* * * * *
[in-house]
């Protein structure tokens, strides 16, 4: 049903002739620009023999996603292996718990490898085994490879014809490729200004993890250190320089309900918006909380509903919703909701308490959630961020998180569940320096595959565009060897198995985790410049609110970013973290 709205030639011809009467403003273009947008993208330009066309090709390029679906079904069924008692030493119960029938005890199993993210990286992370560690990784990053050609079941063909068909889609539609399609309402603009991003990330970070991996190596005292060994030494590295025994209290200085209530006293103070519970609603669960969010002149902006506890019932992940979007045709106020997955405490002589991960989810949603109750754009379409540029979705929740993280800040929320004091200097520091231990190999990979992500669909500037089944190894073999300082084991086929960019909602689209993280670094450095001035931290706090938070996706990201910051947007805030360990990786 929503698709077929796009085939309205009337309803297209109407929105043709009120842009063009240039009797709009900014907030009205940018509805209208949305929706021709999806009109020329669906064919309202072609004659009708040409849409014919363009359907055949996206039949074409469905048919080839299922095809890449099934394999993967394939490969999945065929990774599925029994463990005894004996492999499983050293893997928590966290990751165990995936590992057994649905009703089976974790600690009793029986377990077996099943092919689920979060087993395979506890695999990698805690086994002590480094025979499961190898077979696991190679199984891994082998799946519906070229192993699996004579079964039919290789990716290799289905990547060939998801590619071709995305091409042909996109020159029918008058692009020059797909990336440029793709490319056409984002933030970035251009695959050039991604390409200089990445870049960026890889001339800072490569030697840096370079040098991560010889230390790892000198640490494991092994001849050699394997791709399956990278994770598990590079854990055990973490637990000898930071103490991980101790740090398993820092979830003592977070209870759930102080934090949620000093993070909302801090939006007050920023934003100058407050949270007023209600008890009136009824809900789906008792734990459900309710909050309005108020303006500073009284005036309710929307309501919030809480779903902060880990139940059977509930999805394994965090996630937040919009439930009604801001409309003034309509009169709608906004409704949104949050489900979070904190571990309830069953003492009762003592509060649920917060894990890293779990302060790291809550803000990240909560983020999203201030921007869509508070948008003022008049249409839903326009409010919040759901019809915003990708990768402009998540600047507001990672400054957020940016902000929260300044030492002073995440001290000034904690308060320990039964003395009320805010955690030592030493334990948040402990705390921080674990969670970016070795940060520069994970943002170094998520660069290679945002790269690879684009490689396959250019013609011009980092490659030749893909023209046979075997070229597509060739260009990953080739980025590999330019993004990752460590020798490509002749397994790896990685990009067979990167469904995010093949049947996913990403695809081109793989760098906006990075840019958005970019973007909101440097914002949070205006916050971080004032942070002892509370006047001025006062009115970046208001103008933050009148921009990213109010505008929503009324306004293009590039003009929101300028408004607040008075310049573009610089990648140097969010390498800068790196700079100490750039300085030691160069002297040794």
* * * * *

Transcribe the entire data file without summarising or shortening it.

[in-house]
């Protein structure tokens, strides 16, 4: 049903002739620009023999996603292996718990490898085994490879014809490729200004993890250190320089309900918006909380509903919703909701308490959630961020998180569940320096595959565009060897198995985790410049609110970013973290 709205030639011809009467403003273009947008993208330009066309090709390029679906079904069924008692030493119960029938005890199993993210990286992370560690990784990053050609079941063909068909889609539609399609309402603009991003990330970070991996190596005292060994030494590295025994209290200085209530006293103070519970609603669960969010002149902006506890019932992940979007045709106020997955405490002589991960989810949603109750754009379409540029979705929740993280800040929320004091200097520091231990190999990979992500669909500037089944190894073999300082084991086929960019909602689209993280670094450095001035931290706090938070996706990201910051947007805030360990990786 929503698709077929796009085939309205009337309803297209109407929105043709009120842009063009240039009797709009900014907030009205940018509805209208949305929706021709999806009109020329669906064919309202072609004659009708040409849409014919363009359907055949996206039949074409469905048919080839299922095809890449099934394999993967394939490969999945065929990774599925029994463990005894004996492999499983050293893997928590966290990751165990995936590992057994649905009703089976974790600690009793029986377990077996099943092919689920979060087993395979506890695999990698805690086994002590480094025979499961190898077979696991190679199984891994082998799946519906070229192993699996004579079964039919290789990716290799289905990547060939998801590619071709995305091409042909996109020159029918008058692009020059797909990336440029793709490319056409984002933030970035251009695959050039991604390409200089990445870049960026890889001339800072490569030697840096370079040098991560010889230390790892000198640490494991092994001849050699394997791709399956990278994770598990590079854990055990973490637990000898930071103490991980101790740090398993820092979830003592977070209870759930102080934090949620000093993070909302801090939006007050920023934003100058407050949270007023209600008890009136009824809900789906008792734990459900309710909050309005108020303006500073009284005036309710929307309501919030809480779903902060880990139940059977509930999805394994965090996630937040919009439930009604801001409309003034309509009169709608906004409704949104949050489900979070904190571990309830069953003492009762003592509060649920917060894990890293779990302060790291809550803000990240909560983020999203201030921007869509508070948008003022008049249409839903326009409010919040759901019809915003990708990768402009998540600047507001990672400054957020940016902000929260300044030492002073995440001290000034904690308060320990039964003395009320805010955690030592030493334990948040402990705390921080674990969670970016070795940060520069994970943002170094998520660069290679945002790269690879684009490689396959250019013609011009980092490659030749893909023209046979075997070229597509060739260009990953080739980025590999330019993004990752460590020798490509002749397994790896990685990009067979990167469904995010093949049947996913990403695809081109793989760098906006990075840019958005970019973007909101440097914002949070205006916050971080004032942070002892509370006047001025006062009115970046208001103008933050009148921009990213109010505008929503009324306004293009590039003009929101300028408004607040008075310049573009610089990648140097969010390498800068790196700079100490750039300085030691160069002297040794």